Site-directed mutagenesis and cRNA synthesis
Site-directed mutagenesis was performed with the QuikChange mutagenesis kit (Stratagene, Agilent Technologies, Waldbronn, Germany) with the human nAChR α7 subunit cDNA in pSP64GL (Broadbent et al. 2006). Alanine at position 272 (numbering according to Peng et al. 1994) was mutated to glutamic acid (A272E) to create a mutation at a position analogous to the G275E mutation in Foα6. Mutated cDNA constructs were verified by nucleotide sequencing, as described above. A full-length F. occidentalis nAChR α6 cDNA was amplified from the susceptible (MLFOM) strain using KAPA2G™ Robust HotStart polymerase (KAPA Biosystems, Woburn, MA, USA) and subcloned into pGEMHE. In vitro transcription of cRNA, from plasmids encoding Foα6 and human α7, was carried out using mMESSAGE mMACHINE SP6 and T7 transcription kits (Ambion, Life Technologies, Paisley, UK). SP6 and T7 transcription kits were used for pSP6GL-hα7 and pGEMHE-Foα6 respectively.
Two-electrode voltage-clamp recording
Xenopus laevis oocytes were isolated and defolliculated as described previously (Young et al. 2007) by treatment with collagenase (2 mg/mL; Worthington, Lakewood, NJ, USA) in calcium-free Barth's solution. Oocytes were injected with 12–25 ng cRNA in a volume of 50 nL into the cytoplasm (Foα7 and hα7 cRNA) or with 0.3 ng cDNA in 18 nL into the oocyte nucleus (pcDNA3-hα7/m5HT3 and pRK5-m5HT3A) using a Drummond variable volume microinjector. After injection, oocytes were incubated at 18°C in Barth's solution containing 0.77 mM CaCl2 and supplemented with antibiotics (100 units/mL penicillin, 100 μg/mL streptomycin, 4 μg/mL kanamycin and 50 μg/mL tetracycline). Experiments were performed on oocytes after 3–5 days of incubation. Oocytes were placed in a recording chamber and continuously perfused with a saline solution (115 mM NaCl, 2.5 mM KCl, 1.8 mM CaCl2, 10 mM Hepes, pH 7.3). Two-electrode voltage-clamp recordings were performed (with the oocyte membrane potential held at −60 mV), as described previously (Young et al. 2007) using a OC-725C amplifier (Warner Instruments, Hamden, CT, USA), PowerLab 8SP and Chart 5 software (AD Instruments, Oxford, UK). Drugs were applied to oocytes using a BPS-8 solenoid valve solution exchange system (ALA Scientific Instruments, Farmingdale, NY, USA). Difficulties were encountered in preparing aqueous solutions of spinosad and in obtaining consistent effects on recombinant nAChRs. Reproducible effects were, however, obtained by preparing, on the day of use, stock solutions (10 mM) of spinosad (Sigma, Poole, UK) in dimethylsulfoxide by sonication for 15 min at 30–40°C. Spinosad was then diluted to its final concentration in saline solution. Consistent effects were observed on α7 nAChRs by pre-incubation with spinosad for 5 min followed by co-application of spinosad with acetylcholine.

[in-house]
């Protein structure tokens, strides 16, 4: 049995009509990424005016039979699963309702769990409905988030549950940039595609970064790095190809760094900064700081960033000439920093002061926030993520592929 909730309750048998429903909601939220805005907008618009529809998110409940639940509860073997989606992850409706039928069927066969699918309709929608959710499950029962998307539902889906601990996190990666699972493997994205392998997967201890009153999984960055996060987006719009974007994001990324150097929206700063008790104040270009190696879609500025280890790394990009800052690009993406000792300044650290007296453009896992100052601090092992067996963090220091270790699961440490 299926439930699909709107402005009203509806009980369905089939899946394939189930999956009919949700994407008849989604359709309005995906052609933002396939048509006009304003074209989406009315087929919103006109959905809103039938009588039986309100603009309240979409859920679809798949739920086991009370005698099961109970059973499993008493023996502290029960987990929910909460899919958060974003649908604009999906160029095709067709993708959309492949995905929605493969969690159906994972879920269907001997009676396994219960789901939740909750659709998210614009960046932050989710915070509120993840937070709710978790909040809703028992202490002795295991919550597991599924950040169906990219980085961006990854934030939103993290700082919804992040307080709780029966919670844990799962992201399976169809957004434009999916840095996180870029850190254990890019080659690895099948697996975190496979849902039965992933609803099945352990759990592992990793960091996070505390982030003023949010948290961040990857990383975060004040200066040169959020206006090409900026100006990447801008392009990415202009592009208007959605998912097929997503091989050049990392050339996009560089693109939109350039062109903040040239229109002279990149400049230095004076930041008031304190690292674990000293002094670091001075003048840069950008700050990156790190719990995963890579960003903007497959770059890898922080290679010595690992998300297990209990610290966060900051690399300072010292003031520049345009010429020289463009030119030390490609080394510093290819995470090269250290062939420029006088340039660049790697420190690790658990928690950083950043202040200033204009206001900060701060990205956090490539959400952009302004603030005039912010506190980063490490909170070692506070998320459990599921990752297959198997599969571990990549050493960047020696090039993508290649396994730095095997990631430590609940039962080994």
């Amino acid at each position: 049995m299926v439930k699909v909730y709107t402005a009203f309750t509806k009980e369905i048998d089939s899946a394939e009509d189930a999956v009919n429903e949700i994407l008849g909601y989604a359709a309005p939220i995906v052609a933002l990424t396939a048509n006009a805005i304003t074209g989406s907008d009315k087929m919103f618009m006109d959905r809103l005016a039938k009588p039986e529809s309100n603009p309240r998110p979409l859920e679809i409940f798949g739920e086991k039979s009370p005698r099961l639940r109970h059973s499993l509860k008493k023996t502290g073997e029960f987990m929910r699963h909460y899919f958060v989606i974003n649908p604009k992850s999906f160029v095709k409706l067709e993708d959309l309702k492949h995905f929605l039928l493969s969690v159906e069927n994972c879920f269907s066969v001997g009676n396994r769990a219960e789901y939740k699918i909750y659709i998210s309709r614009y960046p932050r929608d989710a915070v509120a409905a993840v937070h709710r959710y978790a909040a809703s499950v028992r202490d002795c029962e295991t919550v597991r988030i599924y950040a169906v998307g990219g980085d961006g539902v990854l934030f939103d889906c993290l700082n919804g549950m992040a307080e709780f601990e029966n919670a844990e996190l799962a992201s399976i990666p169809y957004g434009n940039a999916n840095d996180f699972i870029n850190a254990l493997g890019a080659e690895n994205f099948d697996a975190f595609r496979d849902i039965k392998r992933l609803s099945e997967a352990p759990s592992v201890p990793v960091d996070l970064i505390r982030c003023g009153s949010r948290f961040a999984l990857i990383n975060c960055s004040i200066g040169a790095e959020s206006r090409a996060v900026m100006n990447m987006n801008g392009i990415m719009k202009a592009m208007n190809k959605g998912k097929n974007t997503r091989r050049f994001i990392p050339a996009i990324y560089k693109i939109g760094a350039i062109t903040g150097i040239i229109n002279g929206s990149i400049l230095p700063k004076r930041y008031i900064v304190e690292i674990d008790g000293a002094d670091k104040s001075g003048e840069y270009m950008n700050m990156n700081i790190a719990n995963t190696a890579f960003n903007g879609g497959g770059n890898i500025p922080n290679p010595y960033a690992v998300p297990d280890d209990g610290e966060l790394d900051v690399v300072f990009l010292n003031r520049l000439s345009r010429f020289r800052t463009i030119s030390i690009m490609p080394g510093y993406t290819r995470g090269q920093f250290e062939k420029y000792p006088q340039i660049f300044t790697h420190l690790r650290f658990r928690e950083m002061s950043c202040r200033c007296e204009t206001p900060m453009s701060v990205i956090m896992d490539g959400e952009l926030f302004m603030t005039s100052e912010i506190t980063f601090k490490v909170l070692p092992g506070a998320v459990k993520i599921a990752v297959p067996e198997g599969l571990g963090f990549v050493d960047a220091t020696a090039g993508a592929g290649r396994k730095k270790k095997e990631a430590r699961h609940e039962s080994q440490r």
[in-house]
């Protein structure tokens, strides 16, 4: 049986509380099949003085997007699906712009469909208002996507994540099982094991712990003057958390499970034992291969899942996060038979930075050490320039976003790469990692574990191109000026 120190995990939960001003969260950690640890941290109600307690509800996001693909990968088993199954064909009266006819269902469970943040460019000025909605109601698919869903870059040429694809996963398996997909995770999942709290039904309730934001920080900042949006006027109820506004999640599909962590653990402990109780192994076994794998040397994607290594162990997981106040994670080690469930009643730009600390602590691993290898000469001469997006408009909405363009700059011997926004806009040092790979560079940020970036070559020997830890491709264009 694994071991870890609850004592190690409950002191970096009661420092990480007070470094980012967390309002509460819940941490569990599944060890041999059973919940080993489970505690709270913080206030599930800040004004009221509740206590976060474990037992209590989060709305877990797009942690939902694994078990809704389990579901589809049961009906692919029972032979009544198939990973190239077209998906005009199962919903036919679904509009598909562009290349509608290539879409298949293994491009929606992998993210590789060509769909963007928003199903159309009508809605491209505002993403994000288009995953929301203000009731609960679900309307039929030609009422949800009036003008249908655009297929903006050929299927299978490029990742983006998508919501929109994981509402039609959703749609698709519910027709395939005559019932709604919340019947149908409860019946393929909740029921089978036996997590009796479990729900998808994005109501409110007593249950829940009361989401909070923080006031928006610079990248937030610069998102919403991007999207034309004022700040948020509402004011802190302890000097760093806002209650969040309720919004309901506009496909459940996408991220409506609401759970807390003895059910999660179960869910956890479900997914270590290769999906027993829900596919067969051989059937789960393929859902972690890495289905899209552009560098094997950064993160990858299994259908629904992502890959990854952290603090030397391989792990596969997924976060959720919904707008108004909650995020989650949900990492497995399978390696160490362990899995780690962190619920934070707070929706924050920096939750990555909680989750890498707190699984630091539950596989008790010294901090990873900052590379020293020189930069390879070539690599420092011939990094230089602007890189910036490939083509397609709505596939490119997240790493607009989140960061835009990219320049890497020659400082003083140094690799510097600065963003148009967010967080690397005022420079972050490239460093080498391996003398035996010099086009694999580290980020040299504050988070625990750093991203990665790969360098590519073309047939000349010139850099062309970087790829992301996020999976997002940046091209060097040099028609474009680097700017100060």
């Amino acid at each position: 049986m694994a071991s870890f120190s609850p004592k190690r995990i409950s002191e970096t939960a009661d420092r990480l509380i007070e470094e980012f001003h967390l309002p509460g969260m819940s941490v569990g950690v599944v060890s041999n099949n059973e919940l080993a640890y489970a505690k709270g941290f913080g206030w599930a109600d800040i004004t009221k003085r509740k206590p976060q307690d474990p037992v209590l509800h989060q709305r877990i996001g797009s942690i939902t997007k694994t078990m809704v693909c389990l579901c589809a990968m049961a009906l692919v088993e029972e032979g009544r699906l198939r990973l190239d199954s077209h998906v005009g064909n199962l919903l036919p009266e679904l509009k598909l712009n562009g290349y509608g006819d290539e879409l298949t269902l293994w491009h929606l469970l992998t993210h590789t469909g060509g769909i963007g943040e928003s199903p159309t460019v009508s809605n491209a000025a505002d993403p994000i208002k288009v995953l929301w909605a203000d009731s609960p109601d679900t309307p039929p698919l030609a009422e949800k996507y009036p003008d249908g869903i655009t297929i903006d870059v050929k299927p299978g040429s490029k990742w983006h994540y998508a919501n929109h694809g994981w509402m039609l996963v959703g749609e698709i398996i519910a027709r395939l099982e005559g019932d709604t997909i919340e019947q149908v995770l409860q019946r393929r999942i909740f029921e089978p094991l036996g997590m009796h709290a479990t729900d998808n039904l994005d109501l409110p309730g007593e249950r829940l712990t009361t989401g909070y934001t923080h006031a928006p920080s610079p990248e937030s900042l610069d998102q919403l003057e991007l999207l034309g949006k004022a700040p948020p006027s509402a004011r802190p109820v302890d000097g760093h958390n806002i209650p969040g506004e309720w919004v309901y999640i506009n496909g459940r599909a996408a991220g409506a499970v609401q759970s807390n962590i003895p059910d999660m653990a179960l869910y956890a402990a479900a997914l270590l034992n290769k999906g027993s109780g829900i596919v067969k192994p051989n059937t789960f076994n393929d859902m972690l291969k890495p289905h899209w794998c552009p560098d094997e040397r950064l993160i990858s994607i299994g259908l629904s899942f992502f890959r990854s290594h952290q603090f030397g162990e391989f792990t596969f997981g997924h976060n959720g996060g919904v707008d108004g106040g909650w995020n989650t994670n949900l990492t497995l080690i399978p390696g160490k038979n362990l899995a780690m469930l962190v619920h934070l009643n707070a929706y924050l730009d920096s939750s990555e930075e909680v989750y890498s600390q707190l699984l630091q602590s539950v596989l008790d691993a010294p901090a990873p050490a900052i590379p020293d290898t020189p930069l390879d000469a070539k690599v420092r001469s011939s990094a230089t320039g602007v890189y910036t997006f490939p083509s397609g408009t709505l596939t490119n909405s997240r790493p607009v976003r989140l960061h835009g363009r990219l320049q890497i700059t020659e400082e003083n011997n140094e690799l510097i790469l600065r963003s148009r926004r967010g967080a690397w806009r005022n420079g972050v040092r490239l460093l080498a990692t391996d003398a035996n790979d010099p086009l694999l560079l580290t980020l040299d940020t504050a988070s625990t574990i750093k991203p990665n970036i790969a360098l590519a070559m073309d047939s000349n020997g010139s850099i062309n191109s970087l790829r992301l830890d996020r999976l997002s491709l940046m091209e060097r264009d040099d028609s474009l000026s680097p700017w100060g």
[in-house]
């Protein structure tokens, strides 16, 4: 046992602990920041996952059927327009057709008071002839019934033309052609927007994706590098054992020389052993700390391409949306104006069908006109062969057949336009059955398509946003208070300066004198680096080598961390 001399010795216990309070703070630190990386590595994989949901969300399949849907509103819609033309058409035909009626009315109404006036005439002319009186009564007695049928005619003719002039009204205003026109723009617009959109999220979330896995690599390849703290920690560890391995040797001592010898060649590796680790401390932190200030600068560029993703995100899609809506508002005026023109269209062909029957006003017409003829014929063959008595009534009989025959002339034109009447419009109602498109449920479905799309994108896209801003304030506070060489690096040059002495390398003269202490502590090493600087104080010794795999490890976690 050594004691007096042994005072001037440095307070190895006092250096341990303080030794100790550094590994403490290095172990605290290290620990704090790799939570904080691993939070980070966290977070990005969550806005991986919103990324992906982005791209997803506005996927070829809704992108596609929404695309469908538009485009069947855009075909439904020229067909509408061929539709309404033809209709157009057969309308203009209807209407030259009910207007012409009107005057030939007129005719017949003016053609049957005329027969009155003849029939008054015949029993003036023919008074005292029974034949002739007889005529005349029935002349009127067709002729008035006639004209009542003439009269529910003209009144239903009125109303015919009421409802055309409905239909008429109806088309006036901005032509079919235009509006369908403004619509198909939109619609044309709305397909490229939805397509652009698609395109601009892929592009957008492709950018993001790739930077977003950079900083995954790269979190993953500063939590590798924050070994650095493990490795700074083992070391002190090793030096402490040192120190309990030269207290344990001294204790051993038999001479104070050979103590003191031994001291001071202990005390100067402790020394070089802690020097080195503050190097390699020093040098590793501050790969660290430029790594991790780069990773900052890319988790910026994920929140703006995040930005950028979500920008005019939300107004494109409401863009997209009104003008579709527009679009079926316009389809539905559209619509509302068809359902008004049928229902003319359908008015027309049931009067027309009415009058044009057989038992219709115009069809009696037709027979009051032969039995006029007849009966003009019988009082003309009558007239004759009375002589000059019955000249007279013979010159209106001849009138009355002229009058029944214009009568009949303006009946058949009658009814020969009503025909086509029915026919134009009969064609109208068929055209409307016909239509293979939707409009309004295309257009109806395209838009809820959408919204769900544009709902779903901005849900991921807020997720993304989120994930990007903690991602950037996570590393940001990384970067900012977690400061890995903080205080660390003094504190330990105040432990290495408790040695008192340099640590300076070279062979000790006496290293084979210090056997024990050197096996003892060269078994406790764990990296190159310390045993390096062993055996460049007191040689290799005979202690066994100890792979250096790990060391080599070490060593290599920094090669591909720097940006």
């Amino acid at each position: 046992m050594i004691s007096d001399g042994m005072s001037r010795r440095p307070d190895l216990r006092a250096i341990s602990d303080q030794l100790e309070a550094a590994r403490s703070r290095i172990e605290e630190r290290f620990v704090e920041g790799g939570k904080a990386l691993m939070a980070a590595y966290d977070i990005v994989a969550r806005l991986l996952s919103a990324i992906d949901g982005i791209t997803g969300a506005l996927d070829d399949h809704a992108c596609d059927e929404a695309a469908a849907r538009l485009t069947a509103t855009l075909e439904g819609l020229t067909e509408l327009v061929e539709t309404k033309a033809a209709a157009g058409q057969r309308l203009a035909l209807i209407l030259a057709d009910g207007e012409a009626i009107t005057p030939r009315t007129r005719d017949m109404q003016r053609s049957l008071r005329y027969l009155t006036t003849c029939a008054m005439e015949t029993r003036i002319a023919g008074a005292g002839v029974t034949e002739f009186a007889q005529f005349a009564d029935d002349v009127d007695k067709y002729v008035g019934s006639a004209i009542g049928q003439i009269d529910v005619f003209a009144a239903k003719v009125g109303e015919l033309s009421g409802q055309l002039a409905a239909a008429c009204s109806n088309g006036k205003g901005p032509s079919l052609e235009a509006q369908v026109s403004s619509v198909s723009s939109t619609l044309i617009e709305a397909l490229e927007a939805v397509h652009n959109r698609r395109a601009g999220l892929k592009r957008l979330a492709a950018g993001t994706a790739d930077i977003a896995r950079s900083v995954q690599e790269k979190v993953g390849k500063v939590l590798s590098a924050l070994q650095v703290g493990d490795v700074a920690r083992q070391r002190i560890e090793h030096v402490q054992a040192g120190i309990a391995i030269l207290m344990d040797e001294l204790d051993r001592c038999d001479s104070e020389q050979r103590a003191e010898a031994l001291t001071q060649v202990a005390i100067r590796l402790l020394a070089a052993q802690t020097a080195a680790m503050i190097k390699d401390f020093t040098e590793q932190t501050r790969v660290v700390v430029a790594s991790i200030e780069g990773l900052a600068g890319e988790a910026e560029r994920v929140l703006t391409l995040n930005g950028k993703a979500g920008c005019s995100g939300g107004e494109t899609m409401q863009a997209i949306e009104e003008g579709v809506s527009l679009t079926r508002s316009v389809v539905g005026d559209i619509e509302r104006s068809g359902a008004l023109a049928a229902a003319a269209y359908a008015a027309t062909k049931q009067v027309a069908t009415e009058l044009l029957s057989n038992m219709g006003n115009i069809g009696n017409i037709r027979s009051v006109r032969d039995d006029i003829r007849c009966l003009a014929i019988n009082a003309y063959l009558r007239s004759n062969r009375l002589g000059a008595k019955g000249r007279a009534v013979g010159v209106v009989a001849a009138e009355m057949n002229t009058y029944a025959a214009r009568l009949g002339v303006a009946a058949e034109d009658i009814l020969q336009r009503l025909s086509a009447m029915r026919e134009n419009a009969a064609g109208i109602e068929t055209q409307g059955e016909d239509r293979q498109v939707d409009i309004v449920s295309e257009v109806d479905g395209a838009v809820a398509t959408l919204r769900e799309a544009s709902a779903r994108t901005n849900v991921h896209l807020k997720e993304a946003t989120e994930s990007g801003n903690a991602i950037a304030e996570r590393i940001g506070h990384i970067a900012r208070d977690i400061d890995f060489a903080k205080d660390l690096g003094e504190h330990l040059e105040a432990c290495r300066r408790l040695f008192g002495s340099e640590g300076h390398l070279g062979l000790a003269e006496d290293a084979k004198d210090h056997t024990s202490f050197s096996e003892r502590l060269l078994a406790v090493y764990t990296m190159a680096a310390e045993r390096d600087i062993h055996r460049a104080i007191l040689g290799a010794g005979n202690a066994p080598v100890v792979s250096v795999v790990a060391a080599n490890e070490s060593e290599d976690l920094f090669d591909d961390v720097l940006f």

Transient expression of nAChRs in mammalian cells
Human kidney tsA201 cells were cultured in Dulbecco's modified Eagle's medium (Invitrogen Life Technologies) containing 10% foetal calf serum (Sigma), penicillin (100 U/mL) and streptomycin (100 μg/mL) (Invitrogen Life Technologies). Cells were maintained in a humidified incubator containing 5% CO2 at 37°C. Cells were transfected using the Effectene reagent (Qiagen, Crawley, UK) according to the manufacturer's instructions. After overnight incubation in Effectene, cells were incubated at 37°C for 24–48 h before being assayed for radioligand binding.